Phone Interviewing TIPs

By Ron S. La Vine, MBA

In addition to online searching, the telephone has become an important tool to acquire information or engage in the process of adding new clients to our expand our practices. Calling successfully can often require one to navigate through the labyrinth of people to find the correct individual(s) who can provide the information we sought. Whether it is research information required or being able to determine who has the ability to hire us, We this in mind, this article provides a quick summary of some excellent techniques for achieving your objective when on the telephone. Whether it is to acquire information or locate specific decision makers, these tips may prove to be useful as the telephone becomes a regular part of our information broker tool kit.

    • Before placing a call, have a clear, specific objective of what you are trying to achieve. Know the purpose of your call in advance.

 

    • To stay on track and meet your objective, prepare a list of questions, requiring answers, prior to your call.

 

    • Calling into multiple departments in a company or organization can not only provide the information or person sought, but also a give unique overview of how a company-s internal processes work. This can be useful information if further calls are required to the same or similar companies. Human Resources, Purchasing, Investor Relations or the President-s office are all good examples of places to begin the initial foray.

 

    • By starting at the top of an organization such as the President-s office, either the President or their assistant will know the correct source of information or the individual who can provide what is needed to meet the objective. As these individuals are usually very busy, having a short concise statement prepared such as “who is responsible for…” enables a quick answer to be provided.

 

    • When being referred from a higher level person (such as the President or their office) to a lower level person, use the higher person-s name or office to lend credibility and importance to the request. For example: “Mr. Smith-s office referred me to you regarding <the nature of the call>.”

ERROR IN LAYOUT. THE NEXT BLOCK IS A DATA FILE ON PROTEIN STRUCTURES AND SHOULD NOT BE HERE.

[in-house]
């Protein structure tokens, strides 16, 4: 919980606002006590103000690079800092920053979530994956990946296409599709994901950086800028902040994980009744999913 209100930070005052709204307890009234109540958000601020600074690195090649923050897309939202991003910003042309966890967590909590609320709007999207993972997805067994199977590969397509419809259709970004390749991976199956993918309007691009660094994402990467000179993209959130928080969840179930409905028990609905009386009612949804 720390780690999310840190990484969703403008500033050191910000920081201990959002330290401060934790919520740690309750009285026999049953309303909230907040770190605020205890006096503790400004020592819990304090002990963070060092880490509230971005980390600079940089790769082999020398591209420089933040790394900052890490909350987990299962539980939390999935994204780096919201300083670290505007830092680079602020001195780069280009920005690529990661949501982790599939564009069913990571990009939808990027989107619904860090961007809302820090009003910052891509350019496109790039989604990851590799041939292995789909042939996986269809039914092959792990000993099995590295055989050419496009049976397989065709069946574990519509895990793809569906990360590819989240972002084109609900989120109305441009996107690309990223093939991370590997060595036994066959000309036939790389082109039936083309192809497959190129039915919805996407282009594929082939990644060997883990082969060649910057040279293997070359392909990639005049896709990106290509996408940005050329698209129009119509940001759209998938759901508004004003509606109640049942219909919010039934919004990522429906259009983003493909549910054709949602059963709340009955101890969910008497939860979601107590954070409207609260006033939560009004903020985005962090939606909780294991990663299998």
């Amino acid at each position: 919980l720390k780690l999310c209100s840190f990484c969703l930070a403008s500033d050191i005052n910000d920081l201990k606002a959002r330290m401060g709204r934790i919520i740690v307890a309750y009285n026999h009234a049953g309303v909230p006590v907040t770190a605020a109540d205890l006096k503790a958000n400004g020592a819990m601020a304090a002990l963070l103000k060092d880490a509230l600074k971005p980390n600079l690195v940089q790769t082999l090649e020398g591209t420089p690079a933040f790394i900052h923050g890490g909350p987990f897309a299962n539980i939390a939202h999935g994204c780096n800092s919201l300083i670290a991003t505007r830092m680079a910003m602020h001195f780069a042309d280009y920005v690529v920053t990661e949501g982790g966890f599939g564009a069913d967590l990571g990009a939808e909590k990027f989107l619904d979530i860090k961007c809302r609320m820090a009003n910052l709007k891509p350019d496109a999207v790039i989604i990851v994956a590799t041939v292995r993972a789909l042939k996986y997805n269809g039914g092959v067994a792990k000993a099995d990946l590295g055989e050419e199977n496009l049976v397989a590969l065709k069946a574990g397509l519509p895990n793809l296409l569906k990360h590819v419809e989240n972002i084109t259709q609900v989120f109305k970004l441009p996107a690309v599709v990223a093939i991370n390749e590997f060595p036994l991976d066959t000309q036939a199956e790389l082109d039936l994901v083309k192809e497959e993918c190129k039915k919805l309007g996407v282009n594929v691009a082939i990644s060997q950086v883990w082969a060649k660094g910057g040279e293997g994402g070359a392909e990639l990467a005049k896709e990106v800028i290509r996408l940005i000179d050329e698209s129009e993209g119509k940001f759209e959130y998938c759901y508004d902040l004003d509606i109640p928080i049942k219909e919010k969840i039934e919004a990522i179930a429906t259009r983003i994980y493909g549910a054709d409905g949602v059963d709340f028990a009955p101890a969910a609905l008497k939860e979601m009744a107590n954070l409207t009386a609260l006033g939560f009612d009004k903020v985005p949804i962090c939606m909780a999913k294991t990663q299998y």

• After briefly introducing yourself and your company, ask for permission to speak, before explaining the reason of the call.

 

    • If the person sounds busy, make an appointment by asking when would be a good time to schedule a call.

 

    • Use the optional choice methodology. Ask which is better, Monday or Tuesday- Morning or afternoon- Ten or eleven a.m.- The result will be a person who is expecting the call.

 

    • Listen to what is going on in the background. If a phone or distraction occurs in the background, politely inquire whether or not that situation needs to be dealt with and offer to be placed on hold. This shows respect for the other person and is greatly appreciated.

 

    • Practice the Q/A/F/Q technique. Ask a Question. Wait for an answer. Feedback what was said to you to be sure you have a clear understanding of what was said. Finally ask another Question to direct the conversation into the area where you want it to go. The person asking the questions controls the direction of the call.

 

    • Finally, and most important, is to be persistent in your quest. If you remain persistent, you will most likely find the person who has the information you seek or is in a position to hire you.

 

 

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